Showing posts from November, 2011

"pent 'mid cloisters dim"

Grumbling about students who don't prepare for class is nothing new.  Whenever one of my colleagues complains about it, I always think to myself  "Why are you surprised by this?"  Indeed, a few years back the National Study of Student Engagement (NSSE) surveyed 380,000 randomly selected freshmen and senior students about their class preparation habits.  The results?  A quarter of all freshmen and 20 percent of seniors say they frequently come to class without having completed the readings.

This particular study didn't probe the reasons for poor preparation, but I don't buy the facile notion that today's students are lazier than those in the past or that their attention spans have been warped by video games, text-messaging and Facebook.  I do think some of it results from the hectic nature of their lives.  Just this semester, for example, I've had five students give birth, three go through messy divorces, two who missed class due to court dates, one whose …

Callias' boys

Among the charges leveled at Socrates during his trial in 399 BC was that he taught for money.   He actually went to some lengths in the Apology to refute this idea and recounted a conversation he had with a father named Callias who had paid a considerable amount to have his sons educated by Sophists.

Socrates suggests that Callias would have no difficulty locating a teacher who could improve his sons if they were foals or calves.  Any farmer could do the job.  As they are human beings, he wonders if teachers exist who really understand human and political virtue well enough to instruct them.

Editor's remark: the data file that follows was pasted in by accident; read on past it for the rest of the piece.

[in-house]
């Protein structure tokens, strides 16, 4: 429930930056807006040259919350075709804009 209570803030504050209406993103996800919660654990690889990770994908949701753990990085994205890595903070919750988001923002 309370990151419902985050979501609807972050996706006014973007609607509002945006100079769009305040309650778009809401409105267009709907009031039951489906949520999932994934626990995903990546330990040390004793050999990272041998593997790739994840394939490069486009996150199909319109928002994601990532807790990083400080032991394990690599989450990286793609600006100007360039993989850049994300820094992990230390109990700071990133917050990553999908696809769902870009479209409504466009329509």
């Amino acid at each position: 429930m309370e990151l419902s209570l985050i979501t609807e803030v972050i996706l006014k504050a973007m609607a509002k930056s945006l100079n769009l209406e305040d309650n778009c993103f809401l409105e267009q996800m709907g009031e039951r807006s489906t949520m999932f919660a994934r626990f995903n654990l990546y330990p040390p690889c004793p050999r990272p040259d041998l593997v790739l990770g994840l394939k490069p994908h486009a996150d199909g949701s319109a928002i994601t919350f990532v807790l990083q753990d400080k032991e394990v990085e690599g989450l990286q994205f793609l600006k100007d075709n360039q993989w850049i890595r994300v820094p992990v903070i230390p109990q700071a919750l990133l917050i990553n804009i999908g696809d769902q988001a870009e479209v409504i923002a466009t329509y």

By "human and political virtue,"  of course, Socrates means teachers who can turn out excellent citizens who have realized their uniquely human potential for moral goodness and, by doing so, strengthen the polis.  Teachers who can provide this service are worth paying, he argues.  The rest are simply taking your money.

The odd thing about this passage isn't that it raises the hoary que…

Rearranging the Stack

It's generally a good idea to put one or two of the brighter students' papers at the bottom of your stack when grading, but that's not always your first instinct.  Sometimes you pick up a paper, read the opening sentence  and begin groaning with despair.  There--right in the first sentence--is a howler of a mistake.  You quickly glance down the page and see many more awaiting you.  It's  just too much and you're strongly tempted to make the paper go away, to put it at the bottom of your stack and pretend you didn't see it. 

Here's what I mean: I just picked up an assignment in which the writer refers to Saint Augustine as "St. Alexander" throughout the paper, cites neither primary or secondary sources (something I've harped on for 13 weeks) and it's riddled with sentence fragments.  Aaargh.  So I reach for the next one, but it's no better: tortured grammar,  mangled ideas and sloppy spellcheck errors (defiantly for definitely, from fo…